Date of Degree
Susan L. Woodward
electoral rules, new democracies, old democracies, institutional strength, informal institutions, context
Comparative research on electoral systems has focused on the generalizability of the effects of electoral institutions, such as plurality rules in single member districts leading to two party systems. However, exceptions have been noted in new democracies. So, do electoral rules have the same effects across all democracies? Challenging the conventional wisdom that simply links electoral systems and their effects, I claim that whether a democracy is new or old does not systematically explain variations in party systems across all democracies. Instead, I argue that institutional strength, informal institutions, and context variables along with the traditional predictor variable, electoral systems explain the electoral systems, such as party system. Thus, new democracies may, but do not always, hold to generalizations like “Duverger’s Law”.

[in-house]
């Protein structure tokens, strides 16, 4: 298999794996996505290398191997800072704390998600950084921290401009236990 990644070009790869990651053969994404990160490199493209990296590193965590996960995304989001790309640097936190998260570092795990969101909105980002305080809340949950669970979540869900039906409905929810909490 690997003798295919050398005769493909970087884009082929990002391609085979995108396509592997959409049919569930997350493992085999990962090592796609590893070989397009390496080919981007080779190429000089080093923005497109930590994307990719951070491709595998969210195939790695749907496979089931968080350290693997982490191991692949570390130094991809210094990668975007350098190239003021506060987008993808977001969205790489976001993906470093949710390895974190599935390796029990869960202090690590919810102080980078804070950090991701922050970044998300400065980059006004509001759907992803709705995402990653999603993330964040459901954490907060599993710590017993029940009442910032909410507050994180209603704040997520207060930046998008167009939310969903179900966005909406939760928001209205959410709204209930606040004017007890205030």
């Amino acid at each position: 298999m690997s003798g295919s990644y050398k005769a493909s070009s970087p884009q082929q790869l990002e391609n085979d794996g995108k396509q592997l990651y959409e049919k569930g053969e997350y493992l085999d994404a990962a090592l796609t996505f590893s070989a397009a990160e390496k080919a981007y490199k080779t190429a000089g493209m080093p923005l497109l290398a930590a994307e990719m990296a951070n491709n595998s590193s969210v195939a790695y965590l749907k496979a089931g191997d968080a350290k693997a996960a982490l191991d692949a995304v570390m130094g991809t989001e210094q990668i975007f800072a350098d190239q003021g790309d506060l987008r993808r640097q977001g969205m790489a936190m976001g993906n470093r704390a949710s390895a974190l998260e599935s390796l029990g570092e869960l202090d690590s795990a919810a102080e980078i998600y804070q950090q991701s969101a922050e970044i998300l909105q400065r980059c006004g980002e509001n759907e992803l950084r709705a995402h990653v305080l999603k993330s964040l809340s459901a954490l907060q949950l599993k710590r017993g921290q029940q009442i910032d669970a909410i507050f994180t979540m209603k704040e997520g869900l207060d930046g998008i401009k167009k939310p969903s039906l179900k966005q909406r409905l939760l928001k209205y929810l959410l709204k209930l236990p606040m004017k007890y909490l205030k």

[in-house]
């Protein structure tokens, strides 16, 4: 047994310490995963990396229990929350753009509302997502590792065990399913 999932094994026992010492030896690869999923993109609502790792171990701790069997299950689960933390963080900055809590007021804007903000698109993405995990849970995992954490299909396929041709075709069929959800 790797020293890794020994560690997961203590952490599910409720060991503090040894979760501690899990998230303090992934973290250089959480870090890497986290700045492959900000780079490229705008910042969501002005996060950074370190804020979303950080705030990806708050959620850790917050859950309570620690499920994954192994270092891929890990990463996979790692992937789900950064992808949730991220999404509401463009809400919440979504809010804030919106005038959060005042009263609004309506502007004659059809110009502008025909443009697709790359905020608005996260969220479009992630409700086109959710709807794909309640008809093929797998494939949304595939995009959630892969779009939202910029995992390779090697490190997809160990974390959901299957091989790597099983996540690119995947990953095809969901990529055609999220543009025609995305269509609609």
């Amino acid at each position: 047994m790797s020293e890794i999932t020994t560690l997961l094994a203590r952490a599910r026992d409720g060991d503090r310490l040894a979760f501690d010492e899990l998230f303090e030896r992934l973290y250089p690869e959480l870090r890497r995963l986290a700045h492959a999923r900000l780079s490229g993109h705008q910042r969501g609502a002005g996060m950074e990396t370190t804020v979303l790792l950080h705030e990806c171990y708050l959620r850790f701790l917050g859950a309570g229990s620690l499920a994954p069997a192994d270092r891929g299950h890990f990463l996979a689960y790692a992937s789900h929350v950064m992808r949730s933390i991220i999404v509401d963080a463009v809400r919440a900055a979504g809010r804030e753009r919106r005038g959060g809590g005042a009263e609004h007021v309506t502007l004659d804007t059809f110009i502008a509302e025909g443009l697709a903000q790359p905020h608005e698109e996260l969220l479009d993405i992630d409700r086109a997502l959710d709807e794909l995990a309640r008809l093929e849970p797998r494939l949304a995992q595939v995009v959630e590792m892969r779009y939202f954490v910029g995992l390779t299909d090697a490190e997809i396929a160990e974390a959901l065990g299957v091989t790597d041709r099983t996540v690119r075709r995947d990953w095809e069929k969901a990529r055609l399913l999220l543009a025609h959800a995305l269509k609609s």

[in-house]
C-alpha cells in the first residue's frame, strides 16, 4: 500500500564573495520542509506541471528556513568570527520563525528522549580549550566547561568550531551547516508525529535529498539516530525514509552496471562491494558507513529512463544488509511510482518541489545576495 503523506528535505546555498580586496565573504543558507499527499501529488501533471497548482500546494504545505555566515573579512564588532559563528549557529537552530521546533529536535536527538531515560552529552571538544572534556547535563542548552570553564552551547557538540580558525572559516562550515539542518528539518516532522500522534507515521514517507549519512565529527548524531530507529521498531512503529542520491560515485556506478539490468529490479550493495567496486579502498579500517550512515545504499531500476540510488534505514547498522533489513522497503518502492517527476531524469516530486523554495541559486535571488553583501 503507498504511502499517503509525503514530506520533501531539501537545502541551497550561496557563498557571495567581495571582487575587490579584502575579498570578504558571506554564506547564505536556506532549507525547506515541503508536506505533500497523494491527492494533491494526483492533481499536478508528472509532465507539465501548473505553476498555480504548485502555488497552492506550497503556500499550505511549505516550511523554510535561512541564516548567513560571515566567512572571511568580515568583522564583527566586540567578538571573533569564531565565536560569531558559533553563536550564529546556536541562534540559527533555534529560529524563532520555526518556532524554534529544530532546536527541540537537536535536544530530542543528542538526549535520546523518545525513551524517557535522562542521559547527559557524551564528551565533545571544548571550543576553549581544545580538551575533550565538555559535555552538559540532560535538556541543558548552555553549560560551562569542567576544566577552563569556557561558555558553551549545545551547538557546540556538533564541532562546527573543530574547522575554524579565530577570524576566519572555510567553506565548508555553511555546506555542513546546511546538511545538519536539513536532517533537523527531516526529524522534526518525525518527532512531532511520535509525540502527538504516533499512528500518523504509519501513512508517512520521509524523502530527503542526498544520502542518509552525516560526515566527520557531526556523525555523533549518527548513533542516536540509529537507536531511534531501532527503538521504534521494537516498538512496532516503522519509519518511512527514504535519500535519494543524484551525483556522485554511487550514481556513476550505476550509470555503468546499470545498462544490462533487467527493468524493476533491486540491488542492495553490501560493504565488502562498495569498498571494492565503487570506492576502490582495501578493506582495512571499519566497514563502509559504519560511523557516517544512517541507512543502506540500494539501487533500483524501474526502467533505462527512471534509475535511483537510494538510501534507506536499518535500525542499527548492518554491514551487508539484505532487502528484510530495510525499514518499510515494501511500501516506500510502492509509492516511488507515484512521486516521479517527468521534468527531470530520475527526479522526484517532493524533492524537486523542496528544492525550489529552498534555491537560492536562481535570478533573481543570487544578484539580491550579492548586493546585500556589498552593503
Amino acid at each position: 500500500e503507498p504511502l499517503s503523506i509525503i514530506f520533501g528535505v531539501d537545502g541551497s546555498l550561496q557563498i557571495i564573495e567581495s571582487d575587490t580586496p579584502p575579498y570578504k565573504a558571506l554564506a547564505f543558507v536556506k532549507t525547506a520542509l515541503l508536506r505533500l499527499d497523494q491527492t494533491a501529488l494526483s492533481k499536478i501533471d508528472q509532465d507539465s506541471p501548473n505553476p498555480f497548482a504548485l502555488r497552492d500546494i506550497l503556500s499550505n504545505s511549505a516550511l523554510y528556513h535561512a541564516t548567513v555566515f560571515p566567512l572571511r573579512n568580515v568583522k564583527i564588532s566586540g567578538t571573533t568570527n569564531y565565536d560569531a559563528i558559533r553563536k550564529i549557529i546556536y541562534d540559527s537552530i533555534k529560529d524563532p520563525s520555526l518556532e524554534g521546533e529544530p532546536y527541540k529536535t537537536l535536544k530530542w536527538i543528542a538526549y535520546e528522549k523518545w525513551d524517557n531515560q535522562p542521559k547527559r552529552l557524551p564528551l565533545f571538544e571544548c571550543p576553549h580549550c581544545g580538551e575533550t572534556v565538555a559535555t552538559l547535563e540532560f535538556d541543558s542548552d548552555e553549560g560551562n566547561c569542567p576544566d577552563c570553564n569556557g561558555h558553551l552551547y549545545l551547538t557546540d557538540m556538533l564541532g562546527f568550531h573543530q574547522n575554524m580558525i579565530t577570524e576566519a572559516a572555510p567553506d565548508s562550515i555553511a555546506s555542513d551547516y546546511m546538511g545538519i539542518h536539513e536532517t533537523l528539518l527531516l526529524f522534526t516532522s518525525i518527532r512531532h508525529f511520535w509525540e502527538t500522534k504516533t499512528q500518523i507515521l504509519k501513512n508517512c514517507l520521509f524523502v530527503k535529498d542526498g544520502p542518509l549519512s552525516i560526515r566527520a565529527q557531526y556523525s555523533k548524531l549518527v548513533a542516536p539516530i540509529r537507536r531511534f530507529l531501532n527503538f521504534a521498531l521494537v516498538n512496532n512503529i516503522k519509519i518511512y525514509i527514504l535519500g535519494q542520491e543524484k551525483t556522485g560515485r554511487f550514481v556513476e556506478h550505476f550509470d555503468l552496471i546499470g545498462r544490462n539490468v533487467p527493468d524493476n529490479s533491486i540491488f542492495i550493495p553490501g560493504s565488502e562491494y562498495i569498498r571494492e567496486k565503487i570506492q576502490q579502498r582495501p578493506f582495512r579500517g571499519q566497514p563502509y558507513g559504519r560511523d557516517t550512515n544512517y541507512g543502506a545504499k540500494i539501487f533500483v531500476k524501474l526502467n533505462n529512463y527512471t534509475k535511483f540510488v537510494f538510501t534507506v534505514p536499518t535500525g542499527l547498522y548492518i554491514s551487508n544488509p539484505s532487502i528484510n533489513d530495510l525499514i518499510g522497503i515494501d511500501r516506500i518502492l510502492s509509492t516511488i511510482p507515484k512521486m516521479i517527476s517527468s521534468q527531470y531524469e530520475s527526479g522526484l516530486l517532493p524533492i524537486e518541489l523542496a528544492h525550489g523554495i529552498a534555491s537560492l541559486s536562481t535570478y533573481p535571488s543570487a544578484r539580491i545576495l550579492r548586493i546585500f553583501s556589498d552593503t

Chang, Helen, "Electoral System Effects: Institutions and Context or New and Old Democracies" (2017). CUNY Academic Works.
This work is embargoed and will be available for download on Thursday, January 24, 2019
Graduate Center users:
To read this work, log in to your GC ILL account and place a thesis request.
See the GC’s lending policies to learn more.